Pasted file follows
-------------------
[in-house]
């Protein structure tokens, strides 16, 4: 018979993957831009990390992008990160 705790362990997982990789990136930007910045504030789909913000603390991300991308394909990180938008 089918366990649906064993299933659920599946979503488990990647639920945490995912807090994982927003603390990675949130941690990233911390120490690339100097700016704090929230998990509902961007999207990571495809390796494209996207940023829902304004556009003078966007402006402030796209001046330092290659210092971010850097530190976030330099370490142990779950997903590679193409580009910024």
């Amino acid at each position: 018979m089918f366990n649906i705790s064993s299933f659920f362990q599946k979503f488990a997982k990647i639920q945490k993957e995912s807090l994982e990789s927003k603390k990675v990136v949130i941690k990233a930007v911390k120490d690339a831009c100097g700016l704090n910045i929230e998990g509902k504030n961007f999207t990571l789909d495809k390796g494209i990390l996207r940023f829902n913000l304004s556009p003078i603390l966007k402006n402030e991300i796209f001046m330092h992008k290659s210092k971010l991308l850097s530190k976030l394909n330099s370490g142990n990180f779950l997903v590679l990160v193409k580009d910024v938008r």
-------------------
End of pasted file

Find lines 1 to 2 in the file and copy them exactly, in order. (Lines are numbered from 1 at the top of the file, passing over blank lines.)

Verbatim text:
[in-house]
């Protein structure tokens, strides 16, 4: 018979993957831009990390992008990160 705790362990997982990789990136930007910045504030789909913000603390991300991308394909990180938008 089918366990649906064993299933659920599946979503488990990647639920945490995912807090994982927003603390990675949130941690990233911390120490690339100097700016704090929230998990509902961007999207990571495809390796494209996207940023829902304004556009003078966007402006402030796209001046330092290659210092971010850097530190976030330099370490142990779950997903590679193409580009910024």